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What Is The Defect Causing The Takata Airbag Recall?

The defect causing the Takata airbag recall stems from the propellant the manufacturer used in the inflator.

What Propellant Does Takata Use in Its Airbags?

Regulators determined that the potentially deadly flaw in the Takata airbag lies in the airbag’s propellant. To inflate the airbags, Takata used an ammonium nitrate compound without a drying agent. However, this propellant can burn too fast and cause the inflator to explode.

Two factors affect the propellant’s propensity to explode. One is the volatility of ammonium nitrate.

Ammonium nitrate is a cheap, volatile compound that creates a small explosion in the inflator that fills the airbag quickly in the event of a crash. Exposure to high humidity and hot temperatures, and potentially other factors, can cause the chemical to deteriorate and burn too fast, fracturing the metal inflator.

When the airbag deploys in a crash, the exploding metal inflator may send shrapnel out of the airbag and into the cabin of the vehicle. The shrapnel may strike the driver or passenger, causing serious injury or even death.

The second is factor that affects the propellant is age. Inflators can become unsafe over a period of time, and the process can occur faster when the inflator is exposed to high humidity and hot temperatures. The ammonium nitrate propellant may also degrade due to repeated temperature fluctuations.

How Many Vehicles Has the Defect Affected?

According to the NHTSA, 19 different automakers have recalled a total of 37 million vehicles, as of March 2018. The recall affects 50 million driver-side and passenger-side airbags, as of March 2018.

The NHTSA estimates a total of 65 to 70 million airbags will need to be recalled by the end of 2019.

How Long Has Takata Known About the Defect?

According to Takata’s chief quality officer, it began investigating its inflators in May 2005 after it learned of a 2004 accident in a Honda Accord. However, Reuters found that the airbag manufacturer actually began investigations “as early as 2003.”

Has the Defect Caused Any Injuries?

According to the NHTSA, defective Takata airbags have caused 15 deaths in the United States. Over 200 people have suffered injury as of March 2018. More deaths have occurred worldwide.

What Is the Manufacturer Doing About the Defect?

All automakers that used these PSAN airbags without a drying agent have recalled (or will later recall) all affected vehicles. Manufacturers will send letters to owners of the affected vehicles detailing what to do next. The automakers will replace the affected airbags for free.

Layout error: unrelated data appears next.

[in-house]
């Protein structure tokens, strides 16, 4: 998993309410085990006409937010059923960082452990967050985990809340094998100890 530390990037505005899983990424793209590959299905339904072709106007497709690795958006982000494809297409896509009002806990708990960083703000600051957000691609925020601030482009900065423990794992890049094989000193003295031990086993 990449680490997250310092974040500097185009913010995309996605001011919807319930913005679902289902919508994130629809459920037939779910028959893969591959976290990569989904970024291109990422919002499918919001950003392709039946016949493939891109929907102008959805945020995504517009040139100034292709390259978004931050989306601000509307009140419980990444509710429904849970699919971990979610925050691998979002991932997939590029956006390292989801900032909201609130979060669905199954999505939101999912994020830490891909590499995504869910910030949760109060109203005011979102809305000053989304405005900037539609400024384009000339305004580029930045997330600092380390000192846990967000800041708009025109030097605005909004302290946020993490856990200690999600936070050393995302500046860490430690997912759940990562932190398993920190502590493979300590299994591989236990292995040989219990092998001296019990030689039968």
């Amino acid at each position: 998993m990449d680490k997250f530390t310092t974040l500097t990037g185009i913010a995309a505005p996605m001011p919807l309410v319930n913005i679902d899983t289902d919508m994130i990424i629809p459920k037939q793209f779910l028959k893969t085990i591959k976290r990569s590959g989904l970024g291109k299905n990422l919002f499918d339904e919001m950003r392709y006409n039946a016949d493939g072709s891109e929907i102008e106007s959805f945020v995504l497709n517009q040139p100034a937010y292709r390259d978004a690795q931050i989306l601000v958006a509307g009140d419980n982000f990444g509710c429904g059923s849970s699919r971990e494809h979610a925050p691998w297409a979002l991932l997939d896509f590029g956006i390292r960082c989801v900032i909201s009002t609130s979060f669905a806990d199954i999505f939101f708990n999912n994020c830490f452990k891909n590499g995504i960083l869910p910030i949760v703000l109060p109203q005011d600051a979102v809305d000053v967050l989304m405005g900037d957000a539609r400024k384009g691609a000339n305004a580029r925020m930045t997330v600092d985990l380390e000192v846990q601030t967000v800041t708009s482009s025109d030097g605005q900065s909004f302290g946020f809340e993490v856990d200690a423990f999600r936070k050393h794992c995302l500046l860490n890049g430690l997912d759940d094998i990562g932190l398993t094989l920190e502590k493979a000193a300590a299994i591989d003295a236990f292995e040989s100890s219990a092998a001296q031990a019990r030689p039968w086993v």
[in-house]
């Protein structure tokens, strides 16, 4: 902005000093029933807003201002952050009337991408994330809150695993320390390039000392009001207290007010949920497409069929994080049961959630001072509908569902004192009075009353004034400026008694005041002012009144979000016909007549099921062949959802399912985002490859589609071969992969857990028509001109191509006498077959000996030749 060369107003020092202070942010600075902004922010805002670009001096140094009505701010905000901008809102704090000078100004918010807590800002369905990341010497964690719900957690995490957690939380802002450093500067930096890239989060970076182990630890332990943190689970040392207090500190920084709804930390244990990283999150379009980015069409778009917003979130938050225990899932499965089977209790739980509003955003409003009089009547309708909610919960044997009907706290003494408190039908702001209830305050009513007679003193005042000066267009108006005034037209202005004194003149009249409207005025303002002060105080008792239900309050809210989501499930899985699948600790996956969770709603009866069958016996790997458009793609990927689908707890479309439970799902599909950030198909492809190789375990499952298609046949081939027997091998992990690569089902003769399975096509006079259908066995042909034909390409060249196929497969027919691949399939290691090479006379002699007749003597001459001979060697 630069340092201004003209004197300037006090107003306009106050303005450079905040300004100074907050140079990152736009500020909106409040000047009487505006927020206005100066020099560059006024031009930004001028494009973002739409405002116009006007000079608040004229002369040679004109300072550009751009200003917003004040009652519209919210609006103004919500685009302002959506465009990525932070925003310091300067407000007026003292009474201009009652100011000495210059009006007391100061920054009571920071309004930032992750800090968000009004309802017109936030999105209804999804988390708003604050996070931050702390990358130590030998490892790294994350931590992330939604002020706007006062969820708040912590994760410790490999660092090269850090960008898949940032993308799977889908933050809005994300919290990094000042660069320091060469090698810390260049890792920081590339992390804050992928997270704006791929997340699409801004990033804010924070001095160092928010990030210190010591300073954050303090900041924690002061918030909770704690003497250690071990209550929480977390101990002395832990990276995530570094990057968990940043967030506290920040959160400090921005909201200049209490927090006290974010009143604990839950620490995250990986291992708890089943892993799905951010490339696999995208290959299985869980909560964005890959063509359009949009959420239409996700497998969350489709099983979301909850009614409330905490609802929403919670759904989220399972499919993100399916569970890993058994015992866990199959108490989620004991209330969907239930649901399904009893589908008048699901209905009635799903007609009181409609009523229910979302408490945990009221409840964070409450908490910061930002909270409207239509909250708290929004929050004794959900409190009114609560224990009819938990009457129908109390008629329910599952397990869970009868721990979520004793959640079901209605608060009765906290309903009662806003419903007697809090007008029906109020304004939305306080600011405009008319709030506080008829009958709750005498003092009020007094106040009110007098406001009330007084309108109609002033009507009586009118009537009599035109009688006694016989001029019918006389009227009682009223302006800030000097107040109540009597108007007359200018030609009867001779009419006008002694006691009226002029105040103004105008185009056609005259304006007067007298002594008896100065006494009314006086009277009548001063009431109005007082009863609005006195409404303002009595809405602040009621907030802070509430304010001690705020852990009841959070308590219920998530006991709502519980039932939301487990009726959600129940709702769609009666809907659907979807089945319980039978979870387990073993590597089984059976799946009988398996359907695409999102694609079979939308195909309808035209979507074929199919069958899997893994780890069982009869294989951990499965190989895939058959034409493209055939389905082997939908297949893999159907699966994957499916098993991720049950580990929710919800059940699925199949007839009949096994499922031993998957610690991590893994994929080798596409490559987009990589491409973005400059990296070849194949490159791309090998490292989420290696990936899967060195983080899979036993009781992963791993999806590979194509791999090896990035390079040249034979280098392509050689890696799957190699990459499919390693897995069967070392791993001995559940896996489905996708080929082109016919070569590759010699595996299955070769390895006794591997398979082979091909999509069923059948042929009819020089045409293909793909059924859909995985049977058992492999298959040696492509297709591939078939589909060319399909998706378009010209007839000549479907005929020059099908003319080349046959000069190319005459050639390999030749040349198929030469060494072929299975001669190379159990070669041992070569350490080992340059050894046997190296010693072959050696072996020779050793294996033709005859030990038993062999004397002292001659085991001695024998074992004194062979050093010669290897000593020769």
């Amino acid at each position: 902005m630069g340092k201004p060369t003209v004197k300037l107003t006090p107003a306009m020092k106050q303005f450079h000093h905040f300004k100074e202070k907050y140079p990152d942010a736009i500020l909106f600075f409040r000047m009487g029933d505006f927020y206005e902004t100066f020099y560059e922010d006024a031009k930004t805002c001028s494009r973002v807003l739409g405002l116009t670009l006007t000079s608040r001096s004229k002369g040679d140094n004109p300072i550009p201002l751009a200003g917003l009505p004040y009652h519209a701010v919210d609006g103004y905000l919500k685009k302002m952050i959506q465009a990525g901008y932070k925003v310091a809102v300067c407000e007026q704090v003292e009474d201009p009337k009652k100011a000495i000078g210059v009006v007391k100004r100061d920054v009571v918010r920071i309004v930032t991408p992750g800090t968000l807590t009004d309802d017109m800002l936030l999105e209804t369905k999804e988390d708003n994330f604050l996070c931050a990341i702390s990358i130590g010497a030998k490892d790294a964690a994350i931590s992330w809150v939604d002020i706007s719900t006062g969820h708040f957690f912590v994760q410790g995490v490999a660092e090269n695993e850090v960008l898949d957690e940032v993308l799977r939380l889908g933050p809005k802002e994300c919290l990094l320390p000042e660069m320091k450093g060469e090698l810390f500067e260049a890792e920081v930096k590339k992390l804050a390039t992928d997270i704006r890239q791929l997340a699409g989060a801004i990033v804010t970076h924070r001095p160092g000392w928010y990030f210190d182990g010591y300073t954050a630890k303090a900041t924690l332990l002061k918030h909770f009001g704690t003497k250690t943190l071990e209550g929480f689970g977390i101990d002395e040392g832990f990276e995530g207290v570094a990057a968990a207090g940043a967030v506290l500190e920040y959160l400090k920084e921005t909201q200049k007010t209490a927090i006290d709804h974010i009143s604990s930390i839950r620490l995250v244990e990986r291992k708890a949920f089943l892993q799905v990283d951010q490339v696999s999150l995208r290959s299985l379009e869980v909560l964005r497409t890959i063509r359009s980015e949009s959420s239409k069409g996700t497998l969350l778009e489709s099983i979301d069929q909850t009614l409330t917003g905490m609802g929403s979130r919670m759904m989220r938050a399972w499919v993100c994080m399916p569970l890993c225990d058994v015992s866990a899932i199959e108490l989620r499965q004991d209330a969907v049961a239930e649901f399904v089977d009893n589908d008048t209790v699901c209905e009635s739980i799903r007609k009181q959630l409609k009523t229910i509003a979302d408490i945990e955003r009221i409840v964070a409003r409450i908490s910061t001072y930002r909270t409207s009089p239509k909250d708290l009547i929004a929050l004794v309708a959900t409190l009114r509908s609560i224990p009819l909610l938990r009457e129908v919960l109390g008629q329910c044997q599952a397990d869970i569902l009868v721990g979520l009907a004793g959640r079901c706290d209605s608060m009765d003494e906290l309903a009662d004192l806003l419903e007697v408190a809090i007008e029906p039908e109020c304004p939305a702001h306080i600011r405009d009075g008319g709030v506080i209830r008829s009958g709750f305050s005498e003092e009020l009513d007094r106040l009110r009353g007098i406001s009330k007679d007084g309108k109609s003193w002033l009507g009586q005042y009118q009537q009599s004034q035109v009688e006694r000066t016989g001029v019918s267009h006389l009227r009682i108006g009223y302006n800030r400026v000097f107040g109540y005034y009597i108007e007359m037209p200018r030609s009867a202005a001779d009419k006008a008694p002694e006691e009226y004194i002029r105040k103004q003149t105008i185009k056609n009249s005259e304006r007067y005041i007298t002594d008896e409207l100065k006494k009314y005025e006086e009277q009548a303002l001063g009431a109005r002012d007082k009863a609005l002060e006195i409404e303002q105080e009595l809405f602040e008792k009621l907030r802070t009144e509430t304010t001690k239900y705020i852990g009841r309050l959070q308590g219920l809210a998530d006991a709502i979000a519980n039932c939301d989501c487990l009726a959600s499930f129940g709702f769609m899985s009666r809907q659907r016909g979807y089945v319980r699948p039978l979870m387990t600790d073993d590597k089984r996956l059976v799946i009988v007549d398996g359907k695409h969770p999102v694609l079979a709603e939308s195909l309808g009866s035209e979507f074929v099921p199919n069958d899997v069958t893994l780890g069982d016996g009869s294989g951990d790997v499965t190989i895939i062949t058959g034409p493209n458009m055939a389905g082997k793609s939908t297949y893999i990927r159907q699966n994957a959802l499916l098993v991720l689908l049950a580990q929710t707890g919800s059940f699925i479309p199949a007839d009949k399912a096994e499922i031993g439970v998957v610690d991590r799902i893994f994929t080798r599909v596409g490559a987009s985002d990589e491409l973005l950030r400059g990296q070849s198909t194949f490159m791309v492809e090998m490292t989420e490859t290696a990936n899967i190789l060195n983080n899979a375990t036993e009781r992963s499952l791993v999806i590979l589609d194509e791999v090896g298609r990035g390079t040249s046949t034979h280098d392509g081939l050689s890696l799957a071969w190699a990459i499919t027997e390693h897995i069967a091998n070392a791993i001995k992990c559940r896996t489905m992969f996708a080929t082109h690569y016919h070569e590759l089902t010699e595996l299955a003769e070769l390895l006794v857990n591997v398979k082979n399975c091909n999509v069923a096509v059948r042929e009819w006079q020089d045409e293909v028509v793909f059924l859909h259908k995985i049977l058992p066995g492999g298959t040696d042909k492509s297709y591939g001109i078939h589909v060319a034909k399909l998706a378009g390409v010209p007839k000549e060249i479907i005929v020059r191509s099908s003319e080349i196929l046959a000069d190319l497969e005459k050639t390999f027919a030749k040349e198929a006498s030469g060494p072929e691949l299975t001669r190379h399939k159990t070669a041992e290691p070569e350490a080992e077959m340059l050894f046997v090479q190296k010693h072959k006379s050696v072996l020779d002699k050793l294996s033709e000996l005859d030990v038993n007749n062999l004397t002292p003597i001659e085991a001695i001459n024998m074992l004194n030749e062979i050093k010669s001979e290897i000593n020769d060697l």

What Can I Do If I Believe I Have a Defective Airbag?

Not everyone has received their letters yet. You can check your Vehicle Identification Number (VIN) on our Takata Recall Search Tool. To find your VIN, stand outside your vehicle and look at the bottom right corner of your windshield.

If you determine your vehicle has been affected by this defect, call your automaker for a free replacement.

Can I Drive My Vehicle If it Is Under Recall?

There are various models that automakers have determined are not safe to drive. They include:

Acura

Ford

Honda

Mazda

2002-2003 Acura TL

Certain 2006 Ford Rangers

2001-2002 Honda Civic

Certain Mazda B-Series trucks

2003 Acura CL

 

2001-2002 Honda Accord

 

 

 

2002 Honda CR-V

 

 

 

2002 Honda Odyssey

 

 

 

2003 Honda Pilot

 

 

The Honda and Acura models listed above include “alpha” inflators. These inflators are the oldest that currently exist and have a “50 percent risk of a type of failure that has caused serious injuries or deaths,” according to the NHTSA. Over 50 percent of the deaths linked to the Takata airbags involved Alpha inflators.

Ford and Mazda have advised some owners of model year 2006 Rangers and B-Series trucks not to drive these vehicles until the Takata airbags are replaced.

Discuss Your Case with Our Team

If you or a loved one suffered an injury due to the deployment of a defective airbag, you may be entitled to compensation for your injuries and losses. A defective airbags lawyer may be able to help. Call the product liability attorneys at Newsome Melton to discuss your case today: 888-808-5977.

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